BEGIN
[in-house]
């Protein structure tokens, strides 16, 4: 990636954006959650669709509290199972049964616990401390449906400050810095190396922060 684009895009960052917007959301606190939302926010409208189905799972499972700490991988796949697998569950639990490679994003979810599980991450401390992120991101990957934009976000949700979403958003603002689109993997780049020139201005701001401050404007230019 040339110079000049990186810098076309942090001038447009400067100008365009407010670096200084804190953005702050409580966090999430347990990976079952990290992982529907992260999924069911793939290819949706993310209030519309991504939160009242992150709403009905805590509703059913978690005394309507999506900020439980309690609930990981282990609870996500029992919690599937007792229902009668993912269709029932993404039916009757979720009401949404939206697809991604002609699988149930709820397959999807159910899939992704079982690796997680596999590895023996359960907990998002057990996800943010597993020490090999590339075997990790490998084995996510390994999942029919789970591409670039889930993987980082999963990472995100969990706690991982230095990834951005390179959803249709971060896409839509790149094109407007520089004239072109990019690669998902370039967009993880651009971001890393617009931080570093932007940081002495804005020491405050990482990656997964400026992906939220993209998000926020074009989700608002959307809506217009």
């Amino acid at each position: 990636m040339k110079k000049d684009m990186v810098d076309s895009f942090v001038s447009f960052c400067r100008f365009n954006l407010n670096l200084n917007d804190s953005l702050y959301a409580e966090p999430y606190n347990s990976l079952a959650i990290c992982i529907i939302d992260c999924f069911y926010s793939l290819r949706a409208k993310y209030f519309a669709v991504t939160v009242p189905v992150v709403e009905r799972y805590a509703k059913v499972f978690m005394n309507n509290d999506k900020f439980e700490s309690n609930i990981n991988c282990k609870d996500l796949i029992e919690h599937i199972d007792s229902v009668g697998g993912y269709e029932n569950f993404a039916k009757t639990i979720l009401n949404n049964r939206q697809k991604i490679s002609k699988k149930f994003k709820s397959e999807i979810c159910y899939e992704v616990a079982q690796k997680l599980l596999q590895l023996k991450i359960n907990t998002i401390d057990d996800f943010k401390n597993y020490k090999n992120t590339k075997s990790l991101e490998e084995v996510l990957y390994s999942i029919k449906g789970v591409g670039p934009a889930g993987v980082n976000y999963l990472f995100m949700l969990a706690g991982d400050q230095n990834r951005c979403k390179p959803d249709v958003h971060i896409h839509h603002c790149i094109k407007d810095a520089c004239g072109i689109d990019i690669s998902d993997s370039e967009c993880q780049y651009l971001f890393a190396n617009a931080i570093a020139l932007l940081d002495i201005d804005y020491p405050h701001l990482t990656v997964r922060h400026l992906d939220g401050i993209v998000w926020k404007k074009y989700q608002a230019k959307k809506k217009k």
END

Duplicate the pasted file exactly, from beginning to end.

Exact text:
[in-house]
């Protein structure tokens, strides 16, 4: 990636954006959650669709509290199972049964616990401390449906400050810095190396922060 684009895009960052917007959301606190939302926010409208189905799972499972700490991988796949697998569950639990490679994003979810599980991450401390992120991101990957934009976000949700979403958003603002689109993997780049020139201005701001401050404007230019 040339110079000049990186810098076309942090001038447009400067100008365009407010670096200084804190953005702050409580966090999430347990990976079952990290992982529907992260999924069911793939290819949706993310209030519309991504939160009242992150709403009905805590509703059913978690005394309507999506900020439980309690609930990981282990609870996500029992919690599937007792229902009668993912269709029932993404039916009757979720009401949404939206697809991604002609699988149930709820397959999807159910899939992704079982690796997680596999590895023996359960907990998002057990996800943010597993020490090999590339075997990790490998084995996510390994999942029919789970591409670039889930993987980082999963990472995100969990706690991982230095990834951005390179959803249709971060896409839509790149094109407007520089004239072109990019690669998902370039967009993880651009971001890393617009931080570093932007940081002495804005020491405050990482990656997964400026992906939220993209998000926020074009989700608002959307809506217009």
């Amino acid at each position: 990636m040339k110079k000049d684009m990186v810098d076309s895009f942090v001038s447009f960052c400067r100008f365009n954006l407010n670096l200084n917007d804190s953005l702050y959301a409580e966090p999430y606190n347990s990976l079952a959650i990290c992982i529907i939302d992260c999924f069911y926010s793939l290819r949706a409208k993310y209030f519309a669709v991504t939160v009242p189905v992150v709403e009905r799972y805590a509703k059913v499972f978690m005394n309507n509290d999506k900020f439980e700490s309690n609930i990981n991988c282990k609870d996500l796949i029992e919690h599937i199972d007792s229902v009668g697998g993912y269709e029932n569950f993404a039916k009757t639990i979720l009401n949404n049964r939206q697809k991604i490679s002609k699988k149930f994003k709820s397959e999807i979810c159910y899939e992704v616990a079982q690796k997680l599980l596999q590895l023996k991450i359960n907990t998002i401390d057990d996800f943010k401390n597993y020490k090999n992120t590339k075997s990790l991101e490998e084995v996510l990957y390994s999942i029919k449906g789970v591409g670039p934009a889930g993987v980082n976000y999963l990472f995100m949700l969990a706690g991982d400050q230095n990834r951005c979403k390179p959803d249709v958003h971060i896409h839509h603002c790149i094109k407007d810095a520089c004239g072109i689109d990019i690669s998902d993997s370039e967009c993880q780049y651009l971001f890393a190396n617009a931080i570093a020139l932007l940081d002495i201005d804005y020491p405050h701001l990482t990656v997964r922060h400026l992906d939220g401050i993209v998000w926020k404007k074009y989700q608002a230019k959307k809506k217009k």